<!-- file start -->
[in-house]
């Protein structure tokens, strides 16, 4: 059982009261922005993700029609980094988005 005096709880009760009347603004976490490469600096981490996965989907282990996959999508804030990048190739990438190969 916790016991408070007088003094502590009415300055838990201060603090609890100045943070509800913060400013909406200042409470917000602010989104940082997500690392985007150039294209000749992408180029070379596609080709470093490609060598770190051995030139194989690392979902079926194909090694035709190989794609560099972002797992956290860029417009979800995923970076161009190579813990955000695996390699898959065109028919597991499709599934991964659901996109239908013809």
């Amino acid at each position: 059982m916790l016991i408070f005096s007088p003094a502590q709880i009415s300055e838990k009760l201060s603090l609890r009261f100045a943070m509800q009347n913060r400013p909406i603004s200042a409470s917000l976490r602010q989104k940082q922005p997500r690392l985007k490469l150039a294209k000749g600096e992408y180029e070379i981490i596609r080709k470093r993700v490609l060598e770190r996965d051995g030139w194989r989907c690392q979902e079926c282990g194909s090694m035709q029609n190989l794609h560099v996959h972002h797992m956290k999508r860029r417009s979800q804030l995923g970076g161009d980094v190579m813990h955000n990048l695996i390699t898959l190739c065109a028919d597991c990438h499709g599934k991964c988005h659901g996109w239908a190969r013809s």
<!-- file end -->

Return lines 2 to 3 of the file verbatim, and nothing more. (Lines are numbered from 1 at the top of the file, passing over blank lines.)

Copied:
């Protein structure tokens, strides 16, 4: 059982009261922005993700029609980094988005 005096709880009760009347603004976490490469600096981490996965989907282990996959999508804030990048190739990438190969 916790016991408070007088003094502590009415300055838990201060603090609890100045943070509800913060400013909406200042409470917000602010989104940082997500690392985007150039294209000749992408180029070379596609080709470093490609060598770190051995030139194989690392979902079926194909090694035709190989794609560099972002797992956290860029417009979800995923970076161009190579813990955000695996390699898959065109028919597991499709599934991964659901996109239908013809």
């Amino acid at each position: 059982m916790l016991i408070f005096s007088p003094a502590q709880i009415s300055e838990k009760l201060s603090l609890r009261f100045a943070m509800q009347n913060r400013p909406i603004s200042a409470s917000l976490r602010q989104k940082q922005p997500r690392l985007k490469l150039a294209k000749g600096e992408y180029e070379i981490i596609r080709k470093r993700v490609l060598e770190r996965d051995g030139w194989r989907c690392q979902e079926c282990g194909s090694m035709q029609n190989l794609h560099v996959h972002h797992m956290k999508r860029r417009s979800q804030l995923g970076g161009d980094v190579m813990h955000n990048l695996i390699t898959l190739c065109a028919d597991c990438h499709g599934k991964c988005h659901g996109w239908a190969r013809s």